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I continued to follow what Areli and her husband, Leon, were up to. They began selling hand ground coffee around town from a bike that they had built for their mobile coffee business called Bike Coffee. Their momentum was building with a mobile food scene happening at the time, with a number of food trucks showing up to feed people around town. Areli and Leon were in the middle of that movement.

A while later, I saw them launch a Kickstarter project for their coffee business. They were planning to build a brick and mortar space to sell their unique wares. From the perspective of an outsider looking in, they spent a lot of time building relationships with the community here in Durham. When it came time for them to launch the fund-raising campaign for their business, people were ready for them to have a larger presence in the community. They raised $32,325 dollars for their coffee shop, Cocoa Cinnamon. That is $12, 325 more than their goal. To see a video about those guys and their Kickstarter video, click HERE.

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Finally, long after my initial intention to have more than a causal conversation with Areli, we sat down in front of her coffee shop for a chat. I wanted to know what it has been like for her and Leon to get this business going. I wondered what it was like for them to work together. I wondered how they had created the magic that I experience when I go to Cocoa Cinnamon.

I feel like I could write a book about what makes Cocoa Cinnamon such an enjoyable place to hang out. I go there a couple times a week for coffee. You might remember just a moment ago when I mentioned what interested me about Areli in the first place. Extrapolate vibrancy, soulful energy, and passion from a human being, and they will create a space where people want to be. From the warm and welcoming staff behind the bar, to the creativity that spills off of the walls in their coffee shop, like attracts like.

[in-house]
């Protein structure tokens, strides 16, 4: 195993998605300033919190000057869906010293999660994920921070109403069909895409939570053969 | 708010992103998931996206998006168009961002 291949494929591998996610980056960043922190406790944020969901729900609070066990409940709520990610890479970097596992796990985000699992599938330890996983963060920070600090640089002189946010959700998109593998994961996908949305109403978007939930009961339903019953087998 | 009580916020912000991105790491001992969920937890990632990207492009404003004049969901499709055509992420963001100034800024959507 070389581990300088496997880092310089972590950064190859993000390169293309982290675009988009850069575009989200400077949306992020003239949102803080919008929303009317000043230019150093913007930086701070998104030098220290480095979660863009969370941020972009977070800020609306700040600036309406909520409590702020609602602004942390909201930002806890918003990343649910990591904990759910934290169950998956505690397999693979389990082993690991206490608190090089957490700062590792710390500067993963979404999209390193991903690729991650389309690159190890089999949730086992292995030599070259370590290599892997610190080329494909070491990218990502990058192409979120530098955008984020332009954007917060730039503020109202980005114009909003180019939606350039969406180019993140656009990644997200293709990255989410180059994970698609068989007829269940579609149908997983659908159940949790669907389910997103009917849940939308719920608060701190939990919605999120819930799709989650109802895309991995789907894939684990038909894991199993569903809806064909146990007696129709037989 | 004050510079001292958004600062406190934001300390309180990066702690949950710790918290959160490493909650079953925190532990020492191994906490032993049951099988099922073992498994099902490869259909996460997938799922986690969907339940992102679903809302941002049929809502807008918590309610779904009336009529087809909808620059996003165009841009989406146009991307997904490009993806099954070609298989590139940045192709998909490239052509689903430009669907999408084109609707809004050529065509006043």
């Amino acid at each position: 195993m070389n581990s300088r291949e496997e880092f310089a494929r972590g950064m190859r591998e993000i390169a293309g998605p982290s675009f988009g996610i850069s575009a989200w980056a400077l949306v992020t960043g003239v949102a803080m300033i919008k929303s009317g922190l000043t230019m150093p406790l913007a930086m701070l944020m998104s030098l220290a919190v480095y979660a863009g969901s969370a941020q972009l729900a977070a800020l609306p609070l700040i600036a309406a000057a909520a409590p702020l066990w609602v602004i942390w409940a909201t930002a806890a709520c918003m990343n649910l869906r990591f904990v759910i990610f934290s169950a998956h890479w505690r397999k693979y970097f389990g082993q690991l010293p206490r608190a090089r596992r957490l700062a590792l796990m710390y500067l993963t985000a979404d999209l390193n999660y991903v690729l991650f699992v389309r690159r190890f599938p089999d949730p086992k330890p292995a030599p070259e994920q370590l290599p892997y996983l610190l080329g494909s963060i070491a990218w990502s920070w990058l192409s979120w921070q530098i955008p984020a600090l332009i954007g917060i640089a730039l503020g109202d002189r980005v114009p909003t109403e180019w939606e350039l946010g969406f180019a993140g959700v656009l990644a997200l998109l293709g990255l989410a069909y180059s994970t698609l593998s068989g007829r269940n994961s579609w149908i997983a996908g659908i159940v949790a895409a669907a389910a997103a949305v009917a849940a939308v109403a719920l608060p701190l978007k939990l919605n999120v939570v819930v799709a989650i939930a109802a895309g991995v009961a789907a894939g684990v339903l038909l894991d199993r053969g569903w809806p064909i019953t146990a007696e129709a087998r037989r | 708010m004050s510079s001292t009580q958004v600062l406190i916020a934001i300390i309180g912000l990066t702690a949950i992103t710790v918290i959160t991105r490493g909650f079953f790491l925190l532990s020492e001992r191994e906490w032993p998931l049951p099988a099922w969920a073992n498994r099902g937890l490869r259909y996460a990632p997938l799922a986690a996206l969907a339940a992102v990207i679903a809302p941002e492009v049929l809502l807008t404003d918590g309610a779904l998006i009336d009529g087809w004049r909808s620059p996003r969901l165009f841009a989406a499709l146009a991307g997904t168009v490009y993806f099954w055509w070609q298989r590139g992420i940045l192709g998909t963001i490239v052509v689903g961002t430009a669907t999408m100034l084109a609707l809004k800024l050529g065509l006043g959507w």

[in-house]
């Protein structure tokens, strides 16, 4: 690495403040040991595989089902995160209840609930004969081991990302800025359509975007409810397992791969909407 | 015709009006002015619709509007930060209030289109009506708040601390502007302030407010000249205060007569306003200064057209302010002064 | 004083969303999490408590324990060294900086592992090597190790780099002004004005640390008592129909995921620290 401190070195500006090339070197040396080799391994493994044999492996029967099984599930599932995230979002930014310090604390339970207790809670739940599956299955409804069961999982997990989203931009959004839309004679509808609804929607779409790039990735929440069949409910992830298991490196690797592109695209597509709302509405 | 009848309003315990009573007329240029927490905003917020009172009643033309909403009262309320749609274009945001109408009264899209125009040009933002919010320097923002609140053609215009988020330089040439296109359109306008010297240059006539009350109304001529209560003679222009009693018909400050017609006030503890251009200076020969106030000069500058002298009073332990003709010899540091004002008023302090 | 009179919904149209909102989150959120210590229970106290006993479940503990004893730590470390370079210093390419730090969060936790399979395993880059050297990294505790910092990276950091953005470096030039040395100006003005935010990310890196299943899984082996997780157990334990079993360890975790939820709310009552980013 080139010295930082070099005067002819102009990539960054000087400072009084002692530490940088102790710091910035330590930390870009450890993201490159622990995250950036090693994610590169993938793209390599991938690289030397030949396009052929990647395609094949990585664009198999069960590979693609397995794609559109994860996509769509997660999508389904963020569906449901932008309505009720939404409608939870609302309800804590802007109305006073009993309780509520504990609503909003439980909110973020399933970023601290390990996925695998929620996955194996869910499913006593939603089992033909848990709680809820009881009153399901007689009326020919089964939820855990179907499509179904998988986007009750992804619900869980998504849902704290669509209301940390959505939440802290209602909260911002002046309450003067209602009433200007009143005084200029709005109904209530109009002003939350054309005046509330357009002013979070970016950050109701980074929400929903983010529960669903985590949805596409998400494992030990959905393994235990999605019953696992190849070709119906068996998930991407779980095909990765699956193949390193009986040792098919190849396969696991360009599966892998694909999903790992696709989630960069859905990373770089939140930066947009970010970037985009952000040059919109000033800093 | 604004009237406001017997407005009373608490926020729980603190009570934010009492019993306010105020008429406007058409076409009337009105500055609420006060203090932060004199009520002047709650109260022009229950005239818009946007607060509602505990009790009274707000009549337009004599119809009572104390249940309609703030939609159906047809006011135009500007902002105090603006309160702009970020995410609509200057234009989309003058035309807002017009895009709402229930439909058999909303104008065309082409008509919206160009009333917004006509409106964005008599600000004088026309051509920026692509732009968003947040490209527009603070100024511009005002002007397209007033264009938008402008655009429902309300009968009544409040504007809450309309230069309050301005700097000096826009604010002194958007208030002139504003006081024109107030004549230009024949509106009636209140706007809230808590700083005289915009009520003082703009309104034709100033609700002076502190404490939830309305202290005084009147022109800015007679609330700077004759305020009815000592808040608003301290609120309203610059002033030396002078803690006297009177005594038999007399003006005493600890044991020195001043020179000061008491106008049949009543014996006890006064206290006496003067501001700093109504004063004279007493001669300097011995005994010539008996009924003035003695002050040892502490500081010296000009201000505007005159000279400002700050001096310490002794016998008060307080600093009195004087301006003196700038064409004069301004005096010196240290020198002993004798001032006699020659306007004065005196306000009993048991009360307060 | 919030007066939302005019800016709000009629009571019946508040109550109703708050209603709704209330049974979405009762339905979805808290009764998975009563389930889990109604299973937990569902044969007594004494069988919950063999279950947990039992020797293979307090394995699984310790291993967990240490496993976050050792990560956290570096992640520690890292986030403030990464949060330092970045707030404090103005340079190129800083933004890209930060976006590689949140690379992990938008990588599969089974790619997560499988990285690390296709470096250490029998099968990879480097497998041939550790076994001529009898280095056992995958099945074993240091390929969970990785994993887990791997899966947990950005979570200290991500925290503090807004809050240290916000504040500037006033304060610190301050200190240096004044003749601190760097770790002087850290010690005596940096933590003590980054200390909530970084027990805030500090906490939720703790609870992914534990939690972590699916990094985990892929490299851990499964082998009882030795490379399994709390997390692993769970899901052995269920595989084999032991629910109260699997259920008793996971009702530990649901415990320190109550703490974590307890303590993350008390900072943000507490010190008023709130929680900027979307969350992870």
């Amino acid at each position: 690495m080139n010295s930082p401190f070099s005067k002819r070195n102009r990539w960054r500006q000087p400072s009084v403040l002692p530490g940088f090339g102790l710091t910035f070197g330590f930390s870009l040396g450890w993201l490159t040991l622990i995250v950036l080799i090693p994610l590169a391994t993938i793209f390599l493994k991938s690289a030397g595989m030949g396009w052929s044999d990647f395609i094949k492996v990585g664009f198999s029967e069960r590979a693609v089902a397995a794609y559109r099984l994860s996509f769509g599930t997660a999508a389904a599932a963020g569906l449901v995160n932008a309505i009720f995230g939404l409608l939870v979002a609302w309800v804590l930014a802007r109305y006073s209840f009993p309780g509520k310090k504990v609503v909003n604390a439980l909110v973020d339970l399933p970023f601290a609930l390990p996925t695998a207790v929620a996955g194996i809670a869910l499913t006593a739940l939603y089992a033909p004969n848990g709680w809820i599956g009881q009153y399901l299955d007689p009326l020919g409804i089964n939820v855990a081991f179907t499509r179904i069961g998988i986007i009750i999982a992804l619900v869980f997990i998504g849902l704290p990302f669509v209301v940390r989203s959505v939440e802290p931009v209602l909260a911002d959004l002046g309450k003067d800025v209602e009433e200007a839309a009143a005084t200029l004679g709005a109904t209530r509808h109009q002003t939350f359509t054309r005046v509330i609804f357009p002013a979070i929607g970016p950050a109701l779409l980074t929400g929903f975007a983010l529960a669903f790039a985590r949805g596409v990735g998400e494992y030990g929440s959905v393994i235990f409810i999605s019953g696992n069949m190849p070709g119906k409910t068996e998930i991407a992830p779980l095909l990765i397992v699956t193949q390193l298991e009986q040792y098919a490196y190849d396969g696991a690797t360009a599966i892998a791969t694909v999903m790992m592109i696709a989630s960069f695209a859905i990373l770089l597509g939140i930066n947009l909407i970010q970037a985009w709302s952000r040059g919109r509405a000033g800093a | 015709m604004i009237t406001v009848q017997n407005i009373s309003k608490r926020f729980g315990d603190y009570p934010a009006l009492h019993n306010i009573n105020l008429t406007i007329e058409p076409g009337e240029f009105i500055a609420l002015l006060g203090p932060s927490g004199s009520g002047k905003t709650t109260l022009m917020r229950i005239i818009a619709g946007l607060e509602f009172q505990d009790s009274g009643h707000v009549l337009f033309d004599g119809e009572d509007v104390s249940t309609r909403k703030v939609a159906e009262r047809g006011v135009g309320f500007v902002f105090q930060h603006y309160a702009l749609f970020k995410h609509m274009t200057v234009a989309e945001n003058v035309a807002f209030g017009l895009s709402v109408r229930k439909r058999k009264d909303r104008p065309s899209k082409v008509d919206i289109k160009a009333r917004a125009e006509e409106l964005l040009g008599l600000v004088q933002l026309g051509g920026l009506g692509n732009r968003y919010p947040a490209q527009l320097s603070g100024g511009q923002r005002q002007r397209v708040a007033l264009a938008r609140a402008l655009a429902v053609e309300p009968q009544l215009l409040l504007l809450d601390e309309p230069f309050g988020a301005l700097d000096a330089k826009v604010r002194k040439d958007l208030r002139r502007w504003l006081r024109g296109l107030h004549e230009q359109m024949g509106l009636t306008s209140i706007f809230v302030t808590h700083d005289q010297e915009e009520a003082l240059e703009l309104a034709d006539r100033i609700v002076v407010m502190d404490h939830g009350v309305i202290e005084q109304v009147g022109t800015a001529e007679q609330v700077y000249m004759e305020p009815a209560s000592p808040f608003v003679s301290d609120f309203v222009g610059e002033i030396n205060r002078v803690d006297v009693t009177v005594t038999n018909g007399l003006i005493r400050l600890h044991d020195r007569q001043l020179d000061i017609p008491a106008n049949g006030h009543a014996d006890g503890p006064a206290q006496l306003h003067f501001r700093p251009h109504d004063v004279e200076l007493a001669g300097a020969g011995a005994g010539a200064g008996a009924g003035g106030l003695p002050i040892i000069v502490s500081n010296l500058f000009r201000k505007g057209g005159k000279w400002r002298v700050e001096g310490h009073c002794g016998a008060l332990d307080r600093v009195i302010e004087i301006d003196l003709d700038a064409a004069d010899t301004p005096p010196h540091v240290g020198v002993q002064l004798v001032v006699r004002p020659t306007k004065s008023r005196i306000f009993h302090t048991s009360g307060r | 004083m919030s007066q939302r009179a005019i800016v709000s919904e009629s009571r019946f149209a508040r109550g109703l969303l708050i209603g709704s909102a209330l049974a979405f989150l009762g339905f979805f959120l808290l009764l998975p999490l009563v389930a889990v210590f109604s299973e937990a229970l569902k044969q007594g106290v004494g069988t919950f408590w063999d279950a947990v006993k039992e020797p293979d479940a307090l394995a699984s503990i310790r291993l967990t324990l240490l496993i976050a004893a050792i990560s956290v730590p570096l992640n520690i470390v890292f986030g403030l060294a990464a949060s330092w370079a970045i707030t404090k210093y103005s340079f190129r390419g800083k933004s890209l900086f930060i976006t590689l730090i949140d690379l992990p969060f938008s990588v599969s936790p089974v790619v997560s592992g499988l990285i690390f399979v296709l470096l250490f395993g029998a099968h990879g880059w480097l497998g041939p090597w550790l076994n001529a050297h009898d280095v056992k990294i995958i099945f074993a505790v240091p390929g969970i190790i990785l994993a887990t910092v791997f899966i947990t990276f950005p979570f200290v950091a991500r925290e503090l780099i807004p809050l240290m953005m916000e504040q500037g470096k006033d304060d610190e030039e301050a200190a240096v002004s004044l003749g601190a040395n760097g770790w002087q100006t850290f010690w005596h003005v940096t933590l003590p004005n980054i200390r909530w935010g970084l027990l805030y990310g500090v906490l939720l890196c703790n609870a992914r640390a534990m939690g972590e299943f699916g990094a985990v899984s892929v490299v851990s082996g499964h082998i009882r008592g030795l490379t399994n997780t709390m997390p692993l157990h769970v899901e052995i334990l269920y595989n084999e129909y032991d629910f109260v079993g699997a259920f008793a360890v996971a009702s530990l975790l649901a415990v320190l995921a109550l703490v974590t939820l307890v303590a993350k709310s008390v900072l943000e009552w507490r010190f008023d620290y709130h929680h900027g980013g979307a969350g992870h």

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Areli and Leon have been incredibly thoughtful about the creation of their space, carefully choosing who they have hired to be a part of their team, and deliberately selecting what they sell in their shop. I applied to work there when they began looking for staff. While I decided to continue my journey working in the restaurant world, it is still tempting to me to go to work for Areli and Leon. Their application process is different than most. They are digging into people’s interests. Areli says that their hiring process is like casting for a Broadway musical.

The process seems to be working for them from my side of the coffee bar. I enjoy good service. Having worked in the service industry for 20 years, I appreciate businesses that put a lot of effort into how they interact with their customers and the community.

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Areli said that in their first year open that they were able to donate $5,000 to the community of Durham. That is remarkable for a first year of business. They also pay their staff a living wage. Thankfully, more thoughtful employers are into creating a long term staff. Areli said that their goal is to hire people who want to have careers with them. Having a staff that is passionate and invested in what they do for work makes a world of difference in how they perform. Most of the baristas at Cocoa Cinnamon never worked as baristas before. I made sure to tell Areli that I would have never known that before she told me.